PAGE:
14 Sep 2014
75° Clear
Patch Instagram photo by longunderwearman
Patch Instagram photo by quadrofoglio
Patch Instagram photo by athomeinmygarden
Patch Instagram photo by daniellemastersonbooks
Patch Instagram photo by healthandbeautynz
Patch Instagram photo by andreagazeapt
Patch Instagram photo by reh_22
Patch Instagram photo by athomeinmygarden
Patch Instagram photo by pespatchpsp

Local Pioneer in Politics, Women's Rights Dies

Faith Frazier, who served on City Council from 1974-1982, died on Feb. 20, 2011. She was 85.

Local Pioneer in Politics, Women's Rights Dies

San Leandro lost one its much-loved mothers of modern political life on Sunday. Faith Frazier, a former member, co-founder of the local women's political action committee and mentor to many of the city's most successful female politicians, died on Feb. 20, 2011. She was 85. 

Ellen Corbett, the State Senate Majority Leader and a former San Leandro mayor, called Frazier "a trailblazing pioneer who changed the history of San Leandro for the better," in a news release sent out by the city.

San Leandro Mayor Emeritus Sheila Young said in an email that Frazier was "a woman among men who could hold her own in any debate and thirsted for knowledge all her life." 

Frazier represented District 1 on the City Council from 1974-1982. Before that, she served on the Board of Library Trustees for 12 years, where she helped establish the city's branch library system, according to the news release. 

She was also a charter member of the and the local chapter of the League of Women Voters, among many other civic activities.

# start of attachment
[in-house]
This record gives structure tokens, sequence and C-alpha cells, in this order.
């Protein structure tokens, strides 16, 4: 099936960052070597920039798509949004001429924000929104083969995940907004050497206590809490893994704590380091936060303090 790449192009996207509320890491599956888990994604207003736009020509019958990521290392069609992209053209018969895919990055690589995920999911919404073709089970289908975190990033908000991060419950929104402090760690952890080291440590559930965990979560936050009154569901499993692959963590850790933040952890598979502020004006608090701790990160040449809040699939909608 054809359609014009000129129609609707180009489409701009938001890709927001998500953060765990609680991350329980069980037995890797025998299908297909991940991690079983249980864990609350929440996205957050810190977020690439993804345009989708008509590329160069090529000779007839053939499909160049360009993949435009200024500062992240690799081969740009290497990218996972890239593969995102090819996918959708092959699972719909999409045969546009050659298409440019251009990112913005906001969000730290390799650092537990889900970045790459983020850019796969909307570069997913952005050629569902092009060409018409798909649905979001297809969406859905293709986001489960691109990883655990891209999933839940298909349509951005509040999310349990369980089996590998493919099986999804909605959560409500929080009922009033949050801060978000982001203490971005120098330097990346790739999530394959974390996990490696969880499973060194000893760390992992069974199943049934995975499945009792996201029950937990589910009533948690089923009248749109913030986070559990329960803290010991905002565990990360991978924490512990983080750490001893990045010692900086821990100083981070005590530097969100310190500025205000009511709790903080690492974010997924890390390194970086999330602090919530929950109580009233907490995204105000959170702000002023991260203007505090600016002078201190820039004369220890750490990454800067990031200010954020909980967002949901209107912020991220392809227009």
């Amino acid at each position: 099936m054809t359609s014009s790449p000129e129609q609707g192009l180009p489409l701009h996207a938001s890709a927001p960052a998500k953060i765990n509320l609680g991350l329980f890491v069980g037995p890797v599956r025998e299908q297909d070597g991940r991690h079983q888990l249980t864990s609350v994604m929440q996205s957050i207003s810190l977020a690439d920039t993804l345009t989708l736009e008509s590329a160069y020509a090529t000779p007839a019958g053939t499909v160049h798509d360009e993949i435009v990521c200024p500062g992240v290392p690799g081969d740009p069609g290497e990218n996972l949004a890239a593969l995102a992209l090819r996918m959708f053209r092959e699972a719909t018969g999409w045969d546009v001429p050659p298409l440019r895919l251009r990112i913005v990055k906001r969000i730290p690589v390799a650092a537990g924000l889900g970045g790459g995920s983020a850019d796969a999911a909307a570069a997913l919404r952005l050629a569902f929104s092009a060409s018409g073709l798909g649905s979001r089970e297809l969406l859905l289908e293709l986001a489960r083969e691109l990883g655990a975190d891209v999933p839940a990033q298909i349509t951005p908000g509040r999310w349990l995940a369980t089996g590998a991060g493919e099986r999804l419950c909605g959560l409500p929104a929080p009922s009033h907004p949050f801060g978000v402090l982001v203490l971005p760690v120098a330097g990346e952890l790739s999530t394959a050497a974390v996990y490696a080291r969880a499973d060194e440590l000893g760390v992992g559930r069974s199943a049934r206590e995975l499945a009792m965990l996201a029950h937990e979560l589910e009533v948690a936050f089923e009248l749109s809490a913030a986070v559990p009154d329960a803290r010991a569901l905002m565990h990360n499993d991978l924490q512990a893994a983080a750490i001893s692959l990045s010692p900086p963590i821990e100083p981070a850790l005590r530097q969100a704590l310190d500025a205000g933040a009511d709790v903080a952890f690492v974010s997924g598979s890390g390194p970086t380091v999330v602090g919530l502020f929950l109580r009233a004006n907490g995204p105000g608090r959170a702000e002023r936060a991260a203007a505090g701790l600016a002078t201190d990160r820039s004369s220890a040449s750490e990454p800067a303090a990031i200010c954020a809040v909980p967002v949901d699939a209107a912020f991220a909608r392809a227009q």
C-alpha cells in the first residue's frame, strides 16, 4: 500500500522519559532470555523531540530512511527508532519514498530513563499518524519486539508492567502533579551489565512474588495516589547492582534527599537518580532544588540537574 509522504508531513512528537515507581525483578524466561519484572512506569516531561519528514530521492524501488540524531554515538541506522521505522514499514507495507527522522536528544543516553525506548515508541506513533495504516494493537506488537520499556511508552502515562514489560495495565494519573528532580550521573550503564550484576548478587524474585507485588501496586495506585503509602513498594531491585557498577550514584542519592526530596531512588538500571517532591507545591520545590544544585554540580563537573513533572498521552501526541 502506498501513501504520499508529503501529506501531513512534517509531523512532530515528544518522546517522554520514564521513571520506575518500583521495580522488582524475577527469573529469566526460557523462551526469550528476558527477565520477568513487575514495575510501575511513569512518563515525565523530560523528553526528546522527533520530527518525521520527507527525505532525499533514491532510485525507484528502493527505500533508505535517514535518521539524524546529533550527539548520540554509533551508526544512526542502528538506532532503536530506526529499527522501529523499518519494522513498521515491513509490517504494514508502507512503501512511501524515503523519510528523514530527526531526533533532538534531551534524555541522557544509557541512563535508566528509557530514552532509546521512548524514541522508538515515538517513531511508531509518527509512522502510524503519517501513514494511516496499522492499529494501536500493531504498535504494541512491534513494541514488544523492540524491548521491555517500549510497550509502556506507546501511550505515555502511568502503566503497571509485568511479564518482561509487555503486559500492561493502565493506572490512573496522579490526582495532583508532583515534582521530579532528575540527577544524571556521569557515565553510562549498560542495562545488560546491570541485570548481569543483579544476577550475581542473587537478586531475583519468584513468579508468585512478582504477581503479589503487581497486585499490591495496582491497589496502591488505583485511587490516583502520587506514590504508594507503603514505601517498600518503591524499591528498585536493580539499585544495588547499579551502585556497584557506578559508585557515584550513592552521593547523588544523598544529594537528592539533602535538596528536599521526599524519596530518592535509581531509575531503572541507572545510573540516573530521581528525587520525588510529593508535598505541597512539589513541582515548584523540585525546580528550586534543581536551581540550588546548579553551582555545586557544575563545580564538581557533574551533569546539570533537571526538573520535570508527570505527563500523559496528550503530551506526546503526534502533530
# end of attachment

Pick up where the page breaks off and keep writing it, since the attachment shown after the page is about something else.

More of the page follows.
Frazier was a teacher by profession, teaching in Hayward public schools for many years, according to Young. 

"Her love of children was infectious. She consistently encouraged and nurtured students to do their best work," Young wrote in a 2009 proposal to have the San Leandro High School ninth grade campus named after Frazier. (It was ultimately named after Japanese-American civil rights leader Fred T. Korematsu.)

Several local politicians remembered Frazier as a mentor.

“She worked hard to give women a step up into local government,” Bob Glaze, who served on City Council from 1984-1992, said in the city's news release. 

Frazier was a founding member of the Political Action Committee for Excellence, or PACE, a group that supports the election campaigns of local female politicians. 

"She mentored and encouraged so many women to seek out public service and elected office," Corbett said. "I learned much from her advice and her counsel.” 

City Council adjourned its Tuesday meeting in memory of Frazier, and flags at all city buildings were flown at half staff on Wednesday in her honor. 

Funeral services are pending. 

 

 

 

Share This Article